Muscle Memory and Your Baby
You haven't ridden a bike in years, yet somehow when you hop on, your legs know exactly what to do. The same goes for playing an instrument or a sport. When our muscles have practiced performing the same task over and over, it eventually becomes automatic. The areas responsible for the memorization of a skill in our brain are primarily the motor cortex, and cerebellum. And when we become better at a particular skill, the activity in these areas becomes more focused.
Upon entering kindergarten, children must already be proficient in many skills; walking, running, kicking a ball, holding a crayon, cutting, talking, in addition to having the core strength to sit and attend during circle time. So, how do you foster these skills in your young children? Where do you start? You start from birth!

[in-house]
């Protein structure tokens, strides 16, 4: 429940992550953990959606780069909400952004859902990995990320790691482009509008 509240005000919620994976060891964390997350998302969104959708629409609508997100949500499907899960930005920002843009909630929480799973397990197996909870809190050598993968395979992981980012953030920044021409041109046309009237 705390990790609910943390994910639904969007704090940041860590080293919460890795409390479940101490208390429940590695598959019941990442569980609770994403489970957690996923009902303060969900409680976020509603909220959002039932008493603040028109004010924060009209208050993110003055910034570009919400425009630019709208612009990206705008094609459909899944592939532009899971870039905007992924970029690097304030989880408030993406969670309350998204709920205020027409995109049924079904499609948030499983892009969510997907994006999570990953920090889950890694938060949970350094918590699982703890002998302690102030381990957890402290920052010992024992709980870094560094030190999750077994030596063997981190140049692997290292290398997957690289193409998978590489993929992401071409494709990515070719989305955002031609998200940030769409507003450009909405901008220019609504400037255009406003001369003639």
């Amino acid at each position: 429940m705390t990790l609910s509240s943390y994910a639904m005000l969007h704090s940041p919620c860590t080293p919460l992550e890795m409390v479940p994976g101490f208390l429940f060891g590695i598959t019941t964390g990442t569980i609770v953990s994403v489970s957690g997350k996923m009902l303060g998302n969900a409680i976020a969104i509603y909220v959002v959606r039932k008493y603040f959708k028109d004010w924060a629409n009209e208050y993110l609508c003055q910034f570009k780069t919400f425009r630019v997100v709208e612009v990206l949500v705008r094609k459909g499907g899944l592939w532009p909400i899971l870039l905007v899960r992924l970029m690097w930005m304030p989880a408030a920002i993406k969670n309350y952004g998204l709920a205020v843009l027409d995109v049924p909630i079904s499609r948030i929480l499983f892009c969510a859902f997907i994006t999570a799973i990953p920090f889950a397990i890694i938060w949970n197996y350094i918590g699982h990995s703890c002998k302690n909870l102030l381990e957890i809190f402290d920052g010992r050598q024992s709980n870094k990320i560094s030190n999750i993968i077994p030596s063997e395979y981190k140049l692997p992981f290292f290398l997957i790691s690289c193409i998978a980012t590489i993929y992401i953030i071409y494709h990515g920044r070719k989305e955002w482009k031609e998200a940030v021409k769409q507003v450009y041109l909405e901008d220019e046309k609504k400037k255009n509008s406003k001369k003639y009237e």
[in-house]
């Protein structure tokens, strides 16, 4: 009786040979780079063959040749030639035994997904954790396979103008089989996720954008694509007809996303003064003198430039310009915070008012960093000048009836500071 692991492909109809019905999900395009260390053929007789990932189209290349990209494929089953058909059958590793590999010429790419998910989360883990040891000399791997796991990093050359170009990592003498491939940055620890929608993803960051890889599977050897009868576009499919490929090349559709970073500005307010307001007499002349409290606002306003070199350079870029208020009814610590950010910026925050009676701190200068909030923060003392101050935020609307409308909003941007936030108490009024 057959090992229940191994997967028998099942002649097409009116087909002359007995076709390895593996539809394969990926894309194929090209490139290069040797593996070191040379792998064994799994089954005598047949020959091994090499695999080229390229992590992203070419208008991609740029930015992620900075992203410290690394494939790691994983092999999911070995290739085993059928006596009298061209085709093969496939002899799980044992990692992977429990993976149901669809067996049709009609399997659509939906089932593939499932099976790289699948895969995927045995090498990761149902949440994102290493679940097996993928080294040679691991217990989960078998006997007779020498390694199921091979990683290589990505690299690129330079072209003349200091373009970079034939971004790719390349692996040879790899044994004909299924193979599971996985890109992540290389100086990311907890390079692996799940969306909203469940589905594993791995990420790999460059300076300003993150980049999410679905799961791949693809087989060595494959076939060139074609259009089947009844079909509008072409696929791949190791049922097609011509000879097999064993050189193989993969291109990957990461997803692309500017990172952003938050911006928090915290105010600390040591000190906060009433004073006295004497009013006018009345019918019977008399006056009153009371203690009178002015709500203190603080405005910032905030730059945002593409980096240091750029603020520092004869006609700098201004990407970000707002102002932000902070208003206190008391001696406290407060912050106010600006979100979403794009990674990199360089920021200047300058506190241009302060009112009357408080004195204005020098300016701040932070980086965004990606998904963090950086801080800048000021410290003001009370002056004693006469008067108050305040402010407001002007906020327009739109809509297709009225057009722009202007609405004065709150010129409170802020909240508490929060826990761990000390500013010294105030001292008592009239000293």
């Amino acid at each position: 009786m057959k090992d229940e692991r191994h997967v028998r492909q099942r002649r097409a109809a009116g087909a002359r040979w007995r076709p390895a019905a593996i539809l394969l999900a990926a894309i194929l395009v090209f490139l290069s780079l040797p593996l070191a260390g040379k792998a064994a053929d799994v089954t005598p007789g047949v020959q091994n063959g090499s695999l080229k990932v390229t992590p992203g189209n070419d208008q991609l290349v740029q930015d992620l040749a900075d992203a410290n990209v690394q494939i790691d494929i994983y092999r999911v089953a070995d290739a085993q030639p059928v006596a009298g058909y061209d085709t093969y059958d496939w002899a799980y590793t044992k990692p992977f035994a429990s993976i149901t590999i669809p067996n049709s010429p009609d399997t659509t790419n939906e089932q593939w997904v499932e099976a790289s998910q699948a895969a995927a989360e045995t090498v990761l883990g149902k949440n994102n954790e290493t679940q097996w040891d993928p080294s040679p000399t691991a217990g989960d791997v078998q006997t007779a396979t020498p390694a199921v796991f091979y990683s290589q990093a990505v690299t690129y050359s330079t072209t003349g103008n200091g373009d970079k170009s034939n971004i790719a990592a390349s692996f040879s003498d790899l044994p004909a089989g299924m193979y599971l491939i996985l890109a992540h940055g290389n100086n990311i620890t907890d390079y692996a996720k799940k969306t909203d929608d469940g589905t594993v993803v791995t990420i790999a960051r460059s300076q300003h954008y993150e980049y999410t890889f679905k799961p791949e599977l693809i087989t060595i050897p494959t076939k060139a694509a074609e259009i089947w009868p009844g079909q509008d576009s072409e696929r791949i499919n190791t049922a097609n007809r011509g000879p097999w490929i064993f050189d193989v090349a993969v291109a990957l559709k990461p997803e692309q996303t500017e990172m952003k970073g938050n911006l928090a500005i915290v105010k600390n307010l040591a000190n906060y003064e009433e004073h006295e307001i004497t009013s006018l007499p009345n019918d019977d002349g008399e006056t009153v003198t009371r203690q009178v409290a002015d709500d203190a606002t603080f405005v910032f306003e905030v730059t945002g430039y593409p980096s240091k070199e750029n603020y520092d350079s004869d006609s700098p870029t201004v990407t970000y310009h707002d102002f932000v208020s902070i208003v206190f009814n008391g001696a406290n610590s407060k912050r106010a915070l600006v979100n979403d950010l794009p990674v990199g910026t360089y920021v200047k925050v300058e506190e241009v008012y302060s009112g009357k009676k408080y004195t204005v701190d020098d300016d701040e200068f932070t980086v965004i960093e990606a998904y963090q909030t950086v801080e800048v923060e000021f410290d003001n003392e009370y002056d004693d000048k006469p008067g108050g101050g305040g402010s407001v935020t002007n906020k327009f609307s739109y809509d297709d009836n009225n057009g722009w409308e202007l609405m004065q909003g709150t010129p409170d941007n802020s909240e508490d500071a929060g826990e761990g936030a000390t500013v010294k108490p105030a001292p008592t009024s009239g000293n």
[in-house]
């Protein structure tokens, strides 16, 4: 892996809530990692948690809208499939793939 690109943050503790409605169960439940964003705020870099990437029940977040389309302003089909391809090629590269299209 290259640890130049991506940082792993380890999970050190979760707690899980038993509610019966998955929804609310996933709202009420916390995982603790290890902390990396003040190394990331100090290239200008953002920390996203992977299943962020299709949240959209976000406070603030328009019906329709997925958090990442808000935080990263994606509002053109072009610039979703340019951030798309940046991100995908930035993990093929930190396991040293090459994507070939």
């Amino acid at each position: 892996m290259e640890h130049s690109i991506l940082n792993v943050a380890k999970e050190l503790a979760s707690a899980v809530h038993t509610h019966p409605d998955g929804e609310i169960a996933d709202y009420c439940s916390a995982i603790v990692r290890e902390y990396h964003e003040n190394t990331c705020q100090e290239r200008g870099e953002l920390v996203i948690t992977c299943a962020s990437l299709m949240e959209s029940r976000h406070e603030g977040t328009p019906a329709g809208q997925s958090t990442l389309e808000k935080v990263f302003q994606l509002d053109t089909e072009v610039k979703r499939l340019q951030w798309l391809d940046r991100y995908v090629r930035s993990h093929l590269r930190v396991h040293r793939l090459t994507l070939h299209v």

From day one we must play and engage with our babies. It is through play that baby learns to attend to people and things in their environment. Tummy time is a great way to work on baby's core strength, vision, and auditory skills. Once babies start to crawl, they are strengthening the muscles that will eventually be a factor in handwriting and playing musical instruments. Babies are already stimulating the areas in the brain that are responsible for muscle (skill) memory when they babble. The act of producing certain sounds and putting them together (e.g. words and sentences) takes quite a bit of precision and skill. When your baby repeats syllables (e.g. mama, dada, etc.), they are forming connections in the brain to aid with that skill (or muscle) memory.
When babies are stimulated at birth, they are already at an advantage to create those connections much faster and more readily. This is part of what makes early intervention so critical when there are delays. For more ideas on how to promote muscle memory in your babies and toddlers, check out the activity cards in the OFY infant backpack and OFY toddler tote. Increasing motor skills has never been so easy...it's all in the bag!